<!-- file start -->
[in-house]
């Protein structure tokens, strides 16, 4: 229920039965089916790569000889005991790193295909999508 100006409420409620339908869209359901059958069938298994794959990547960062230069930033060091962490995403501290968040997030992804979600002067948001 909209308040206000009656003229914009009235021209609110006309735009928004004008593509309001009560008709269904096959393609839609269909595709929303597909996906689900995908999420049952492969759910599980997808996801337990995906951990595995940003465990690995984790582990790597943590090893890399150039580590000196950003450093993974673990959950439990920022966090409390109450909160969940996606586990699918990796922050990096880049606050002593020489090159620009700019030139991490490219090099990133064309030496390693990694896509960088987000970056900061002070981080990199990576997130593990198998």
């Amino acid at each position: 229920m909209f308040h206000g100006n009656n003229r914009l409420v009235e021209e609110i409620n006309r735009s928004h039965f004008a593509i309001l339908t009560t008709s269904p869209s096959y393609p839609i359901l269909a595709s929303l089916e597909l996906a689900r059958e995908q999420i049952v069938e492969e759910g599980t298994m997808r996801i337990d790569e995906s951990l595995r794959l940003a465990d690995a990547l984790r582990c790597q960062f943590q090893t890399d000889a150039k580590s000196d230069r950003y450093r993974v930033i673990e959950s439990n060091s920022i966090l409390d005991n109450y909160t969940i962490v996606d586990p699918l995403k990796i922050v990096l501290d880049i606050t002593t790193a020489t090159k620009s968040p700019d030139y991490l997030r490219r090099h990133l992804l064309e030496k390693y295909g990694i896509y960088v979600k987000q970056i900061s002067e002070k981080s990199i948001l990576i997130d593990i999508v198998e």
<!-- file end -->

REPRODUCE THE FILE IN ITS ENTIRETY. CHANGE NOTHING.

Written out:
[in-house]
């Protein structure tokens, strides 16, 4: 229920039965089916790569000889005991790193295909999508 100006409420409620339908869209359901059958069938298994794959990547960062230069930033060091962490995403501290968040997030992804979600002067948001 909209308040206000009656003229914009009235021209609110006309735009928004004008593509309001009560008709269904096959393609839609269909595709929303597909996906689900995908999420049952492969759910599980997808996801337990995906951990595995940003465990690995984790582990790597943590090893890399150039580590000196950003450093993974673990959950439990920022966090409390109450909160969940996606586990699918990796922050990096880049606050002593020489090159620009700019030139991490490219090099990133064309030496390693990694896509960088987000970056900061002070981080990199990576997130593990198998």
């Amino acid at each position: 229920m909209f308040h206000g100006n009656n003229r914009l409420v009235e021209e609110i409620n006309r735009s928004h039965f004008a593509i309001l339908t009560t008709s269904p869209s096959y393609p839609i359901l269909a595709s929303l089916e597909l996906a689900r059958e995908q999420i049952v069938e492969e759910g599980t298994m997808r996801i337990d790569e995906s951990l595995r794959l940003a465990d690995a990547l984790r582990c790597q960062f943590q090893t890399d000889a150039k580590s000196d230069r950003y450093r993974v930033i673990e959950s439990n060091s920022i966090l409390d005991n109450y909160t969940i962490v996606d586990p699918l995403k990796i922050v990096l501290d880049i606050t002593t790193a020489t090159k620009s968040p700019d030139y991490l997030r490219r090099h990133l992804l064309e030496k390693y295909g990694i896509y960088v979600k987000q970056i900061s002067e002070k981080s990199i948001l990576i997130d593990i999508v198998e």